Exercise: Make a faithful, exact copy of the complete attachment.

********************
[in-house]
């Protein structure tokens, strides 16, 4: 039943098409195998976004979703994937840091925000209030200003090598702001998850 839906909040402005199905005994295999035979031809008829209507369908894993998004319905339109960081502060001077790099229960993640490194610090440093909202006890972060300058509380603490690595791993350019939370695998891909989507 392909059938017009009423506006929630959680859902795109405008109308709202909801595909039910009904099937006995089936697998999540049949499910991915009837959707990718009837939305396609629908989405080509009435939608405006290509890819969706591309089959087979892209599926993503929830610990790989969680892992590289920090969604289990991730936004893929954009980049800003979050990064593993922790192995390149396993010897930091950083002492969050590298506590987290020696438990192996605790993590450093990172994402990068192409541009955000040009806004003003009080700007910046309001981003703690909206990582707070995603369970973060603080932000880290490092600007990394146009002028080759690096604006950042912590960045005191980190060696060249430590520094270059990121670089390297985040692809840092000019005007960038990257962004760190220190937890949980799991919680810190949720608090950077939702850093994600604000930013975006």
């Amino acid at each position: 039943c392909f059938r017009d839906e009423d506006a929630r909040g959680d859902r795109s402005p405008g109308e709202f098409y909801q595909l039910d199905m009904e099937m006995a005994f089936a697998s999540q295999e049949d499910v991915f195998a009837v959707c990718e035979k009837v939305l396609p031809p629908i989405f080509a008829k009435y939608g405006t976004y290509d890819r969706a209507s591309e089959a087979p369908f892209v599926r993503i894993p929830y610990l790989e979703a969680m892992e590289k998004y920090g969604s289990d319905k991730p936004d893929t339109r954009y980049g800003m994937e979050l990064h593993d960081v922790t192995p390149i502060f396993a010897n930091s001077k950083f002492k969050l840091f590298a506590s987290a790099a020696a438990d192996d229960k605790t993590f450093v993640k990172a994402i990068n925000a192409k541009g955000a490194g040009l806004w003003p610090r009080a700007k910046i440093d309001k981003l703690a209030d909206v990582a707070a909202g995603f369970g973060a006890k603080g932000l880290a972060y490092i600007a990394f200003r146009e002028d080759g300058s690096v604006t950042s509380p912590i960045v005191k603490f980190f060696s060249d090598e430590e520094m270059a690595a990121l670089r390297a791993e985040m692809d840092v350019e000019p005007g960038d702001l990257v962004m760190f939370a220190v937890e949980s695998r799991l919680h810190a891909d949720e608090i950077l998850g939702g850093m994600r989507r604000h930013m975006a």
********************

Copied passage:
[in-house]
């Protein structure tokens, strides 16, 4: 039943098409195998976004979703994937840091925000209030200003090598702001998850 839906909040402005199905005994295999035979031809008829209507369908894993998004319905339109960081502060001077790099229960993640490194610090440093909202006890972060300058509380603490690595791993350019939370695998891909989507 392909059938017009009423506006929630959680859902795109405008109308709202909801595909039910009904099937006995089936697998999540049949499910991915009837959707990718009837939305396609629908989405080509009435939608405006290509890819969706591309089959087979892209599926993503929830610990790989969680892992590289920090969604289990991730936004893929954009980049800003979050990064593993922790192995390149396993010897930091950083002492969050590298506590987290020696438990192996605790993590450093990172994402990068192409541009955000040009806004003003009080700007910046309001981003703690909206990582707070995603369970973060603080932000880290490092600007990394146009002028080759690096604006950042912590960045005191980190060696060249430590520094270059990121670089390297985040692809840092000019005007960038990257962004760190220190937890949980799991919680810190949720608090950077939702850093994600604000930013975006």
């Amino acid at each position: 039943c392909f059938r017009d839906e009423d506006a929630r909040g959680d859902r795109s402005p405008g109308e709202f098409y909801q595909l039910d199905m009904e099937m006995a005994f089936a697998s999540q295999e049949d499910v991915f195998a009837v959707c990718e035979k009837v939305l396609p031809p629908i989405f080509a008829k009435y939608g405006t976004y290509d890819r969706a209507s591309e089959a087979p369908f892209v599926r993503i894993p929830y610990l790989e979703a969680m892992e590289k998004y920090g969604s289990d319905k991730p936004d893929t339109r954009y980049g800003m994937e979050l990064h593993d960081v922790t192995p390149i502060f396993a010897n930091s001077k950083f002492k969050l840091f590298a506590s987290a790099a020696a438990d192996d229960k605790t993590f450093v993640k990172a994402i990068n925000a192409k541009g955000a490194g040009l806004w003003p610090r009080a700007k910046i440093d309001k981003l703690a209030d909206v990582a707070a909202g995603f369970g973060a006890k603080g932000l880290a972060y490092i600007a990394f200003r146009e002028d080759g300058s690096v604006t950042s509380p912590i960045v005191k603490f980190f060696s060249d090598e430590e520094m270059a690595a990121l670089r390297a791993e985040m692809d840092v350019e000019p005007g960038d702001l990257v962004m760190f939370a220190v937890e949980s695998r799991l919680h810190a891909d949720e608090i950077l998850g939702g850093m994600r989507r604000h930013m975006a």